A contrary trend, also noted by many, is the growing worldwide demand for high-end human capital, the talent on which stimulating innovation and managing complexity so often depends. Airbus CEO Thomas Enders, whose supply chains cross a host of geographies and whose order book is strong, put it this way: “We look for the best and the brightest everywhere.” In some regions, the expanding demand for engineers and other specialists has far outstripped trained supply. India’s Infosys, for example, has become one of the world’s largest educators as it trains thousands of new employees for the sourcing services that it provides worldwide.

At the same time, the rising demand for highly educated workers has exacerbated still another social problem — the growing income disparity between university-graduated white-collar employees and those less fortunate. In its seventh annual Global Risks report, the World Economic Forum noted that in the view of a survey panel of more than 400 experts and industry leaders, “severe income disparity” has emerged as one of the world’s most probable threats, surpassing financial risks and natural calamities.

Economic Growth in the East

The jobless recovery in the U.S. and Europe is, however, a largely Western preoccupation. The rapid growth of Brazil, China, India and a host of other emerging economies continues unabated. Their enormous populations, with large fractions still under-served, should sustain growth for decades to come.

One Indian business leader, for instance, noted that his products are already purchased by several hundred million consumers. Demand for them should continue to ramp up as millions more move out of poverty, powered by an annual Indian GDP growth rate of 8% that is expected to continue for the foreseeable future. With a predicted year-on-year growth of more than 25% at his company, the Indian executive reported that his firm has now embarked on a “10 X 10” strategy — a plan to expand his company no less than 10-fold within 10 years.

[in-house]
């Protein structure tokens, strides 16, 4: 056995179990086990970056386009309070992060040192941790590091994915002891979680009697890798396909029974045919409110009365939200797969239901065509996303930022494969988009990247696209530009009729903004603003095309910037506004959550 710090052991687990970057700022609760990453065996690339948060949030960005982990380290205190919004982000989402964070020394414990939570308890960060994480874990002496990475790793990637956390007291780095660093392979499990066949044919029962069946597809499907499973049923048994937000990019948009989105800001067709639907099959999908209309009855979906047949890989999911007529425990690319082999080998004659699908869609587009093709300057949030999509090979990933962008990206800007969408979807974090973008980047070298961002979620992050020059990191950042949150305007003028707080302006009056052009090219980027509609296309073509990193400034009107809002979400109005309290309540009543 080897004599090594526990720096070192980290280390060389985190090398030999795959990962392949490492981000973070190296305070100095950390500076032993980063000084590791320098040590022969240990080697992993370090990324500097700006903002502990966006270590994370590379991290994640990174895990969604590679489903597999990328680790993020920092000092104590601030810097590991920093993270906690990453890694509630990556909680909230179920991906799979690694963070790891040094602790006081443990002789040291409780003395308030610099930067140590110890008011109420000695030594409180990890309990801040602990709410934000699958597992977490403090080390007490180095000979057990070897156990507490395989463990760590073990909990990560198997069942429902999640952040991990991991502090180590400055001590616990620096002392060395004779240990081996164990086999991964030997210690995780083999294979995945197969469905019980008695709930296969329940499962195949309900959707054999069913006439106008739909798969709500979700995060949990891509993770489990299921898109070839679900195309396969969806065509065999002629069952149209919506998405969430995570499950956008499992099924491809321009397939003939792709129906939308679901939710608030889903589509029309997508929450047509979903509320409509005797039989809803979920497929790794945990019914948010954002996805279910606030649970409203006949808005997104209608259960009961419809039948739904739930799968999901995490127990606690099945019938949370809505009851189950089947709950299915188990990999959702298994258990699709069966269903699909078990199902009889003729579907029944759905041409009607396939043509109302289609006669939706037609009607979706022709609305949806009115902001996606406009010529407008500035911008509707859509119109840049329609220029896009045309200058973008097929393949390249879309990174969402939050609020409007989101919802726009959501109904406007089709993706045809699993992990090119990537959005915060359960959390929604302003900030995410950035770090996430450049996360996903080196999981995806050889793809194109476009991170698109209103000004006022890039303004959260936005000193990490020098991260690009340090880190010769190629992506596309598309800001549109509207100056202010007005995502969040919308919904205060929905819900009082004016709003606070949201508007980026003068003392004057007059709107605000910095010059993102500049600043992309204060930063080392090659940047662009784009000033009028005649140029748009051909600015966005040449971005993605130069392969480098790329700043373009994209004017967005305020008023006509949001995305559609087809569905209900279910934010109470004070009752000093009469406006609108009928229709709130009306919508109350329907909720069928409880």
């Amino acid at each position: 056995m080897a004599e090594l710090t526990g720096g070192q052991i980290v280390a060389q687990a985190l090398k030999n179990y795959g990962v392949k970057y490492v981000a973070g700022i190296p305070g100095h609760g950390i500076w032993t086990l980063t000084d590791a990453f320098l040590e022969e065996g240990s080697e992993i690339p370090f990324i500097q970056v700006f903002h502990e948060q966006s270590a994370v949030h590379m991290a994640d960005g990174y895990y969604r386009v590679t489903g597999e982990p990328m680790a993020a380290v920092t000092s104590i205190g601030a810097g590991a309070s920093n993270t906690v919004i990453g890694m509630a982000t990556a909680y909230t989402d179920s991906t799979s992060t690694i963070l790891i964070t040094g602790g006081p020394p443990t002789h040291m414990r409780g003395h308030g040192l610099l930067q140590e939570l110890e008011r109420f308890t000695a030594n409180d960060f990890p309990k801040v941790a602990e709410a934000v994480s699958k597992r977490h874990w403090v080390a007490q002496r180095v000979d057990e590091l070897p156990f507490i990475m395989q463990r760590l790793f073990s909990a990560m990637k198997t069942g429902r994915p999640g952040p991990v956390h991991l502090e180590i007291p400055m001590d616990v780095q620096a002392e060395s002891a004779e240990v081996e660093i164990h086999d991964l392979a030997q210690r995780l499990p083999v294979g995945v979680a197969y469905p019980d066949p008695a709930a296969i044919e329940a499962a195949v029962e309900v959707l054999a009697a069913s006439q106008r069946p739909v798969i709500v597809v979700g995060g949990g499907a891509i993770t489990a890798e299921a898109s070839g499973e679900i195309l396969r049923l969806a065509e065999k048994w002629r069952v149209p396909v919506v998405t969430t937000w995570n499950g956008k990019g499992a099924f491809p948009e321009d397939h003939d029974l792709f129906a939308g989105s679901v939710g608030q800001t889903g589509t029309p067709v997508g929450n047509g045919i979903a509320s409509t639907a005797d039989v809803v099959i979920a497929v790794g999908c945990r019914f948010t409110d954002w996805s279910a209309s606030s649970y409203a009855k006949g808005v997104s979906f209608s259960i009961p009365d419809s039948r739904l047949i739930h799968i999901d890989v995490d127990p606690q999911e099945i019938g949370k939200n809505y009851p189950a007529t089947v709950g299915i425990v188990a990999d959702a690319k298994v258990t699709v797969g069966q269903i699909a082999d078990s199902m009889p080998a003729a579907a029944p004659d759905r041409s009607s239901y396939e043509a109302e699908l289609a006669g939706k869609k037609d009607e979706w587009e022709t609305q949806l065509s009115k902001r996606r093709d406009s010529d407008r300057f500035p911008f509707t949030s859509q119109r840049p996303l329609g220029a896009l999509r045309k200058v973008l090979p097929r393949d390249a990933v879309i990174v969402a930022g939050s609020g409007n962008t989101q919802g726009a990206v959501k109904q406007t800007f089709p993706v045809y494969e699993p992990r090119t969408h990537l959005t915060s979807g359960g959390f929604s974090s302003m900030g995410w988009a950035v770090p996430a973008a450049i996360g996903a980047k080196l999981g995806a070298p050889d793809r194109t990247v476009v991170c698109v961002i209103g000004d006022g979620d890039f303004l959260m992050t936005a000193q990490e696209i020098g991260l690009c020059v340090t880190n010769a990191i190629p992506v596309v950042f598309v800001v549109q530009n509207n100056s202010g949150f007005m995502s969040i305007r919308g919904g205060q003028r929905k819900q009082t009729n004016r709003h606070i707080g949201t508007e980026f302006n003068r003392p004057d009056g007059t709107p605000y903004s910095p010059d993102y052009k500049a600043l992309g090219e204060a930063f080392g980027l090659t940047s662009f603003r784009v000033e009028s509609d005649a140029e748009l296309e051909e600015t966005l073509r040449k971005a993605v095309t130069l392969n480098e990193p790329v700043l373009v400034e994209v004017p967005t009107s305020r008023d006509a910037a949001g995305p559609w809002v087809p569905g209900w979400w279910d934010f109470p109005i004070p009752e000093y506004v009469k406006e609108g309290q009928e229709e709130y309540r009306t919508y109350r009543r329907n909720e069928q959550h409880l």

Still, several executives from the East cautioned that their rapid growth should not be based on mimicking the West. “If we follow the West,” warned an East Asian banker, “we will not surpass the West.” In finding their own way, Asian companies are likely to be led by Chinese enterprise. Over the past 10 years, China has already become “the de facto leader of Asia,” observed one government minister from the region, and over the next 10 years, he confidently predicted, China will become the “de factor leader of the world.”

Consistent with the region’s optimism, a 2011 Citigroup report forecast that the Chinese economy will become the world’s largest by 2020. But if the coming decade is China’s to define, India may be even more defining in the years to follow: Citigroup also predicted that the Indian economy would overtake China’s to become the world’s largest by 2050.

Despite disparate trends in the East and West, both sides viewed their fates as reciprocally contingent rather than mutually exclusive. The rise of one should bolster the other. In the view of Michael Froman, who holds the title of deputy assistant to the [U.S.] president, “we welcome the rise of a prosperous China.” In the assessment of NYSE Euronext’s Niederauer: “We are cheering for the developing world. We want India and China to get it right. It’s not a zero-sum game.” Martin C. Wittig, CEO of Roland Berger Strategy Consultants, explained why: “All Western companies are depending on China,” and as a result, “China will continue to drive prosperity in the West.”